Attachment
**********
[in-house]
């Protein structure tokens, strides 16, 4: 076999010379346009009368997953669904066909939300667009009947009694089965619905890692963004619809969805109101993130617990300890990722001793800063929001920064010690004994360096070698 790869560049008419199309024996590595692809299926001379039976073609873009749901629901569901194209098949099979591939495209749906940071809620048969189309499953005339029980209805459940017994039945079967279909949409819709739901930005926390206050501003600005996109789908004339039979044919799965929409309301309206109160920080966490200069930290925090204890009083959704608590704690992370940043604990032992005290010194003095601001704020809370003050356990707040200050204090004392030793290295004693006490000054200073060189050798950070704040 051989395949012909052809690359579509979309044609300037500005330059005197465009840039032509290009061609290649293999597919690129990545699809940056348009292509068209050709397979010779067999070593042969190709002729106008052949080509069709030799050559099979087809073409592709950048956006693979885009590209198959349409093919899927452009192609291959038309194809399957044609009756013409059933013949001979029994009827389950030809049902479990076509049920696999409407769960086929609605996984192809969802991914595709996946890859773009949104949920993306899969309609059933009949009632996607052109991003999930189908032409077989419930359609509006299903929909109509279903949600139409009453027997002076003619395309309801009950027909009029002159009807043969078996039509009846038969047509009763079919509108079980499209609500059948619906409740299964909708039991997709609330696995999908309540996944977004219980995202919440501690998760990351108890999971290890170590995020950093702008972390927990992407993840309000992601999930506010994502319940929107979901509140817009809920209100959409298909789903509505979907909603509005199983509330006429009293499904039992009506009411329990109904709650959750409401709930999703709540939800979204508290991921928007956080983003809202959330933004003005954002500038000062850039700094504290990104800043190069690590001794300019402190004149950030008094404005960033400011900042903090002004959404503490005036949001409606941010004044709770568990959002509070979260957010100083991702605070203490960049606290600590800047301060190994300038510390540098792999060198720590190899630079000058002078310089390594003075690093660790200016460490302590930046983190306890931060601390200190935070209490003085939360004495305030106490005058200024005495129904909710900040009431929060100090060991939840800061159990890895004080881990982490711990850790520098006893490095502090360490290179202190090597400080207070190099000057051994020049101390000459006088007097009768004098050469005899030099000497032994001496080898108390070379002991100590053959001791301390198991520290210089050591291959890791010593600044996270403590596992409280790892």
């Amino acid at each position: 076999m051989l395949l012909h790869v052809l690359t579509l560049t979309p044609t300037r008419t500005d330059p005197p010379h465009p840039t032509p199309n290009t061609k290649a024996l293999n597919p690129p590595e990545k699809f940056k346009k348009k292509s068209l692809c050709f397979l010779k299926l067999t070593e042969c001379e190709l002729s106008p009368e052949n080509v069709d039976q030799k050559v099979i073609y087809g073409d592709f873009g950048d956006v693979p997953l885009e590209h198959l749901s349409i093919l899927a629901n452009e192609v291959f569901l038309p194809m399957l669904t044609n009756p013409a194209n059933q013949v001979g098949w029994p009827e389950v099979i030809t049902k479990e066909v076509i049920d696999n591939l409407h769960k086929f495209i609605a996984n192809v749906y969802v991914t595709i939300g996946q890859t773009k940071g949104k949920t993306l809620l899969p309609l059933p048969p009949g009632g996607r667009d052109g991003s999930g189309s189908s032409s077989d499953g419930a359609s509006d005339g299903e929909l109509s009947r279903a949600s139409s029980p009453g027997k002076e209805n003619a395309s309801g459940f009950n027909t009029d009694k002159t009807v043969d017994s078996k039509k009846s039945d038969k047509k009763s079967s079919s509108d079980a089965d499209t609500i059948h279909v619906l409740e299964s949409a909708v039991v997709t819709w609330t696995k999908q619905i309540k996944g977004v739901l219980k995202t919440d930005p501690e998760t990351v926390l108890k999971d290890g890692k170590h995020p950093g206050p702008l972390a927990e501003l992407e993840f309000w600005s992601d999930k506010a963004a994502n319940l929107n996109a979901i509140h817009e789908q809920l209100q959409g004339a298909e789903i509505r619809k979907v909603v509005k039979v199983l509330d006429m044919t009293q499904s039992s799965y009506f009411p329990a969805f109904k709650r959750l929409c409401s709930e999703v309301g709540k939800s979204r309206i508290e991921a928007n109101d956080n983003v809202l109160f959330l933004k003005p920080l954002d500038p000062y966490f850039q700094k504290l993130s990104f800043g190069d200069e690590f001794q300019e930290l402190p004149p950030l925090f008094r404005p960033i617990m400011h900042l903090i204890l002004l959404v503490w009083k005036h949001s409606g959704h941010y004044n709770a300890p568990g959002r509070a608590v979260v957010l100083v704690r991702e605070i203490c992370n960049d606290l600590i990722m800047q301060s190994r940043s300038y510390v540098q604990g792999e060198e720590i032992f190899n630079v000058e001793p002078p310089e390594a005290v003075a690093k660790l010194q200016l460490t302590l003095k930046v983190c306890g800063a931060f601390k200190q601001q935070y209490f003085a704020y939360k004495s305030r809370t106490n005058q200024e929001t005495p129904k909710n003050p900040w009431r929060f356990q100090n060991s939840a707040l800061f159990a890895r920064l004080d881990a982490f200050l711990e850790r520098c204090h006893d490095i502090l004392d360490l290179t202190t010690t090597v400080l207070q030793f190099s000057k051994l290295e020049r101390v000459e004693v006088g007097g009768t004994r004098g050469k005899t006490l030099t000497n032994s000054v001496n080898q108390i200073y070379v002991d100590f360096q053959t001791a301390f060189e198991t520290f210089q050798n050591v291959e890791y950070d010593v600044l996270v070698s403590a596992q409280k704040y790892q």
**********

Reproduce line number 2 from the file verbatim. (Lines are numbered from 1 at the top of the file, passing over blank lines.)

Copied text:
């Protein structure tokens, strides 16, 4: 076999010379346009009368997953669904066909939300667009009947009694089965619905890692963004619809969805109101993130617990300890990722001793800063929001920064010690004994360096070698 790869560049008419199309024996590595692809299926001379039976073609873009749901629901569901194209098949099979591939495209749906940071809620048969189309499953005339029980209805459940017994039945079967279909949409819709739901930005926390206050501003600005996109789908004339039979044919799965929409309301309206109160920080966490200069930290925090204890009083959704608590704690992370940043604990032992005290010194003095601001704020809370003050356990707040200050204090004392030793290295004693006490000054200073060189050798950070704040 051989395949012909052809690359579509979309044609300037500005330059005197465009840039032509290009061609290649293999597919690129990545699809940056348009292509068209050709397979010779067999070593042969190709002729106008052949080509069709030799050559099979087809073409592709950048956006693979885009590209198959349409093919899927452009192609291959038309194809399957044609009756013409059933013949001979029994009827389950030809049902479990076509049920696999409407769960086929609605996984192809969802991914595709996946890859773009949104949920993306899969309609059933009949009632996607052109991003999930189908032409077989419930359609509006299903929909109509279903949600139409009453027997002076003619395309309801009950027909009029002159009807043969078996039509009846038969047509009763079919509108079980499209609500059948619906409740299964909708039991997709609330696995999908309540996944977004219980995202919440501690998760990351108890999971290890170590995020950093702008972390927990992407993840309000992601999930506010994502319940929107979901509140817009809920209100959409298909789903509505979907909603509005199983509330006429009293499904039992009506009411329990109904709650959750409401709930999703709540939800979204508290991921928007956080983003809202959330933004003005954002500038000062850039700094504290990104800043190069690590001794300019402190004149950030008094404005960033400011900042903090002004959404503490005036949001409606941010004044709770568990959002509070979260957010100083991702605070203490960049606290600590800047301060190994300038510390540098792999060198720590190899630079000058002078310089390594003075690093660790200016460490302590930046983190306890931060601390200190935070209490003085939360004495305030106490005058200024005495129904909710900040009431929060100090060991939840800061159990890895004080881990982490711990850790520098006893490095502090360490290179202190090597400080207070190099000057051994020049101390000459006088007097009768004098050469005899030099000497032994001496080898108390070379002991100590053959001791301390198991520290210089050591291959890791010593600044996270403590596992409280790892």